I was asked to write a bit about microfoundations, in response to a couple of posts by Tony Yates and Simon Wren-Lewis, so just a quick note before I grade exams.
I've never much liked the word "microfoundations," which comes from the title of the Phelps volume. When the Phelps volume came out in 1970, micro and macro looked like they came from people living on different planets, and you had to convince people that it made sense to take ideas from Mars and use them on Venus. We know better now, of course, and economics is one unified whole. People who call themselves macroeconomists make liberal use of game theory, mechanism design, information theory, optimal growth theory, etc., etc. Solid economists worked all that stuff out for us to use, and it would be wasteful to leave it on the shelf.
So, it's not microfoundations, it's just economics - it's the foundation, the plumbing, the electrical work, the walls, the roof, etc. What people mean when they say: "you need some microfoundations," is really "you need more detail in there, so we can understand better what the mechanism is that is at work." We would like our models to be deep - everything explained nicely - but any modeler knows that a model must be simple to be useful. So, if there is too much detail we're in trouble. The modeler may have trouble understanding the damn thing, and he or she may not be able to explain how it works to anyone else.
So, where do you draw the line? How deep a structure do we need to say something useful? I just had a discussion with Noah Smith about Calvo pricing. For me, this is as case where we would like more detail. Typically, in a New Keynesian model, pricing is the friction that makes monetary policy matter. So, for that particular model, it's the process by which prices are set that we're worried about. That's where we want the detailed explanation of what's going on. But Calvo pricing is pretty crude. There are two technologies for changing prices. Either a firm can change a price at zero cost, or it's infinitely costly. And which technology the firm has is determined at random. Well, that leaves a lot of unanswered questions. Why would it be costly for a firm to change its price? Why can't the firm write contingent pricing rules? If it's costly to change prices, surely it must be costly for a firm to change other things, like employment. Why does the firm just serve all the demand the comes in the door when its price is fixed? Basically, there's a lot of unfinished business. We're concerned about how things might change if we put in more detail. Do all the results about monetary policy change or what?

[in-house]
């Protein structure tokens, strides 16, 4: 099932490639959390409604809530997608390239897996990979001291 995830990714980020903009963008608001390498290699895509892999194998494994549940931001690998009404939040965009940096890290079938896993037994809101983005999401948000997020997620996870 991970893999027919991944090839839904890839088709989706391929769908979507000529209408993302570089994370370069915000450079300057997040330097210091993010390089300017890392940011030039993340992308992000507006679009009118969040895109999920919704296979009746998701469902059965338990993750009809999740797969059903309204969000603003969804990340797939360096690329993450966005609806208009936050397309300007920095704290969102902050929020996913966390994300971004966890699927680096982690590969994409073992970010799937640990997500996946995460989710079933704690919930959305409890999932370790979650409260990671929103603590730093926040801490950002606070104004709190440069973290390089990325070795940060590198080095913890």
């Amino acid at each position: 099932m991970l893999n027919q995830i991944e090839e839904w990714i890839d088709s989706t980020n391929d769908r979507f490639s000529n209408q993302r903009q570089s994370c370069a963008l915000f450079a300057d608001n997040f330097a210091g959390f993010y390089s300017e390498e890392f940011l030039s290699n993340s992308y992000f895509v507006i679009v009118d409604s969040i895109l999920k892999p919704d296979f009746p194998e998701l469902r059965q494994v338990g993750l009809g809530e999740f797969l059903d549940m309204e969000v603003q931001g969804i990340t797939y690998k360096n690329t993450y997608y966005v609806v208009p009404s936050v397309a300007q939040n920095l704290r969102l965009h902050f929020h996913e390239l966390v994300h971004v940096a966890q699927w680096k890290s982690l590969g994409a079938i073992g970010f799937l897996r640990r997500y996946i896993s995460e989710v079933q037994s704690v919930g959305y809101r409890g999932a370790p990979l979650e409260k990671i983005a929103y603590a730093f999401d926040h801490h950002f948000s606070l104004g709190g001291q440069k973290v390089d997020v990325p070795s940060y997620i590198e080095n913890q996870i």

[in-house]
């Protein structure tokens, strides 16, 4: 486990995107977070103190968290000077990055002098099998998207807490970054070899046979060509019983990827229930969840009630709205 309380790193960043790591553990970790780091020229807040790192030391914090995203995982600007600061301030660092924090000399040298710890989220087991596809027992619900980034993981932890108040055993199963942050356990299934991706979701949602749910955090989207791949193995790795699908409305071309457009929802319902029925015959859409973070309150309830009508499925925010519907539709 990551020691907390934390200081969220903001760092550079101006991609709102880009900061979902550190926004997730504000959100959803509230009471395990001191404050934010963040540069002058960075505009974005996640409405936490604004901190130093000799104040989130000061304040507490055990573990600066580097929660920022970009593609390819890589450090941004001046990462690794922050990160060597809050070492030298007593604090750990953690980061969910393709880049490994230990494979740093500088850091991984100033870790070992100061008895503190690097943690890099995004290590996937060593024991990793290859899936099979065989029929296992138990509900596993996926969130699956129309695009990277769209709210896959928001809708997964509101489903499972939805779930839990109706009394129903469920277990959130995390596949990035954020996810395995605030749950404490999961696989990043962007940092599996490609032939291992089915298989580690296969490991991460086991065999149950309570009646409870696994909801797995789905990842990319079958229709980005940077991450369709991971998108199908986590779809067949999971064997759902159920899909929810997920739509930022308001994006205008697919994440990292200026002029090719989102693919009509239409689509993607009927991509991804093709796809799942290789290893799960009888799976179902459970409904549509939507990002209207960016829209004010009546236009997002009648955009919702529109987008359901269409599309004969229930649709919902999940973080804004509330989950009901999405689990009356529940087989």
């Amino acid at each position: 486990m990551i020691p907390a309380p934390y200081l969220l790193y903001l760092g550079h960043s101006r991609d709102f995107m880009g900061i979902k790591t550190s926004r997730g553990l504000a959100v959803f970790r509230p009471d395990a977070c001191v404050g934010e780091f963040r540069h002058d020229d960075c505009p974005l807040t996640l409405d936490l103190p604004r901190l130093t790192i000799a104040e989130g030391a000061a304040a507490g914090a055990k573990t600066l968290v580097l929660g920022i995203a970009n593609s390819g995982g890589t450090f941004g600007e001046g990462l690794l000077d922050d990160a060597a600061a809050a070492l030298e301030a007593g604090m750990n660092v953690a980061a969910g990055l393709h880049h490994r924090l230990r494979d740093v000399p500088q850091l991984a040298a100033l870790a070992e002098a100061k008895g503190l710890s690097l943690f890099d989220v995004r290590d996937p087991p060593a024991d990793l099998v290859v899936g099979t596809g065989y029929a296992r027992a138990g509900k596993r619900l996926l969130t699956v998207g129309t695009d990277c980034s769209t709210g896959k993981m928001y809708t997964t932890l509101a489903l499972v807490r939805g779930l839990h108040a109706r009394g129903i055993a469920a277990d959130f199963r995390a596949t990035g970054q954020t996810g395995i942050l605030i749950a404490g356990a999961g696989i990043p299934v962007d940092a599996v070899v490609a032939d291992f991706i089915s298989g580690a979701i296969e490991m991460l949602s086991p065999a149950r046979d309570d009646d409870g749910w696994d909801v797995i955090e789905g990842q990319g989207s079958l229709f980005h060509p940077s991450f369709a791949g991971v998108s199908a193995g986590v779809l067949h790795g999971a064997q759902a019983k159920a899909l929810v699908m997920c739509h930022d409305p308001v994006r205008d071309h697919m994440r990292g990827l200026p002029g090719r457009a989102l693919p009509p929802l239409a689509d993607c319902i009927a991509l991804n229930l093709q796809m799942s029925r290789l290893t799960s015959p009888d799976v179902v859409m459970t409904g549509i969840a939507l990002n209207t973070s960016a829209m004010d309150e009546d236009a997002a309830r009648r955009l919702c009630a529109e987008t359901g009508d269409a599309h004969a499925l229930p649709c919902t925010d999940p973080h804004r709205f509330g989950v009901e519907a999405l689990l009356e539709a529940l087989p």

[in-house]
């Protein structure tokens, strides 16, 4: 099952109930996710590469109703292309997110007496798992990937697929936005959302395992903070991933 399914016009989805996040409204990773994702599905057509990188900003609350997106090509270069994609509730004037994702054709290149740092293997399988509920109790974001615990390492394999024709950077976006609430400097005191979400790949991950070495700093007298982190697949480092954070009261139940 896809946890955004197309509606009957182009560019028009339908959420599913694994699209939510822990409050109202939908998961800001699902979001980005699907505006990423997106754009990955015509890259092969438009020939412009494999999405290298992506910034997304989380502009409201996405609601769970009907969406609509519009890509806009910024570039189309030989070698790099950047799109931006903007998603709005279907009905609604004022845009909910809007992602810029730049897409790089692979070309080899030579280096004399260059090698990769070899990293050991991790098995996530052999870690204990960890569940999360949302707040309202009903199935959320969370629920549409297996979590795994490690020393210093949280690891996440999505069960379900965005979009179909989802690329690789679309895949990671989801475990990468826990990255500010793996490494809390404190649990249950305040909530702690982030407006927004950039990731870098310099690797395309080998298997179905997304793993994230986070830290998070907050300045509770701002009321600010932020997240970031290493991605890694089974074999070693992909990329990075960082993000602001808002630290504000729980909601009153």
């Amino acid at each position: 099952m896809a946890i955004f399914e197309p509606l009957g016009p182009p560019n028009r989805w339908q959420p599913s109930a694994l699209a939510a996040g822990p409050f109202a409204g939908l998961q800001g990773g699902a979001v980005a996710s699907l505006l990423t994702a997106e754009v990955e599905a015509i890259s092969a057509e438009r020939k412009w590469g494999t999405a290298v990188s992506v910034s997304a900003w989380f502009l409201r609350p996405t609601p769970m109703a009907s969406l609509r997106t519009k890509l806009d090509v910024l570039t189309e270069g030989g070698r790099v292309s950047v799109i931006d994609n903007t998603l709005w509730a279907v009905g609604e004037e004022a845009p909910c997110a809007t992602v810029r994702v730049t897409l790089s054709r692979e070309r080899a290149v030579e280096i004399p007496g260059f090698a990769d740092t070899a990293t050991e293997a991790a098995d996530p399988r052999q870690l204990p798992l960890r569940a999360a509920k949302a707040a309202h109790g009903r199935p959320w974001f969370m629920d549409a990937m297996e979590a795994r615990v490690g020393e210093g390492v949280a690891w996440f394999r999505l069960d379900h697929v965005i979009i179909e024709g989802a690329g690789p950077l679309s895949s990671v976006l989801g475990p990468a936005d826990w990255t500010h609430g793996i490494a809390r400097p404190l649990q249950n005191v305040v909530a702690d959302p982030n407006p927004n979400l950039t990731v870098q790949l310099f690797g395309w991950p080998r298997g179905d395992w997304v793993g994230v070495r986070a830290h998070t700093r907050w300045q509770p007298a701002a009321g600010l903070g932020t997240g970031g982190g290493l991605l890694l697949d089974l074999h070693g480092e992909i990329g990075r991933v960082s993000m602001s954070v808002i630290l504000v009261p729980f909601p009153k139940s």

Every piece of research has unfinished business. I have a working paper where quantitative easing (QE) matters, and it matters because short-maturity government debt is better collateral than long-maturity debt. What's it mean for an asset to be better collateral? There is limited commitment, and a borrower can run away with a fraction of an asset that is posted as collateral. What determines that fraction? It's just exogenous. That's a piece of unfinished business. I can think of reasons why that fraction could be endogenous in a deeper model, but I haven't worked that out yet.
This brings us to the Lucas critique. Lucas's ideas were related to earlier ideas that came out of the Cowles Foundation, including the original work on identification and structure. When I took Art Goldberger's econometrics class, he asked us one day to find a definition of structure and bring that into class the next time we met. We found 20 or 30 different definitions, some wildly different. Apparently structure is in the eye of the beholder. To give you an idea how thorny this is, I once had an argument with Bob Lucas about the money demand function, which he is very fond of. He was trying to tell me how remarkable it was that he had found a money demand specification that was stable for 100 years. My reply was something like: "Big deal, a money demand function is not structurally invariant to whatever policies we might want to think about using it for." He said something like: "Unfortunately I think the Lucas critique is used as a bludgeon to do away with ideas one doesn't like." I think he said that later in a public venue. So, even Lucas isn't sure what he thinks of the Lucas critique.
Ultimately, we know our models are going to be wrong. That is, to be useful, a model has to be simple, and simplicity implies it's wrong. Theory is obviously important. The data does not speak directly to us and, in contrast to what Simon seems to think, neither does the data speak to us when we filter it through a VAR - that's just another way to summarize the data. Theory gives us principles on which to organize how we think about the data, so that we're not totally lost.
It's hard to define what a good policy model is. Maybe we need different models for different situations - with the detail in different places. In any event, we hope a good economist knows a good policy model when he or she sees it. However, in some cases it may be difficult to evaluate a policy model's worth unless we actually experiment by putting it into practice.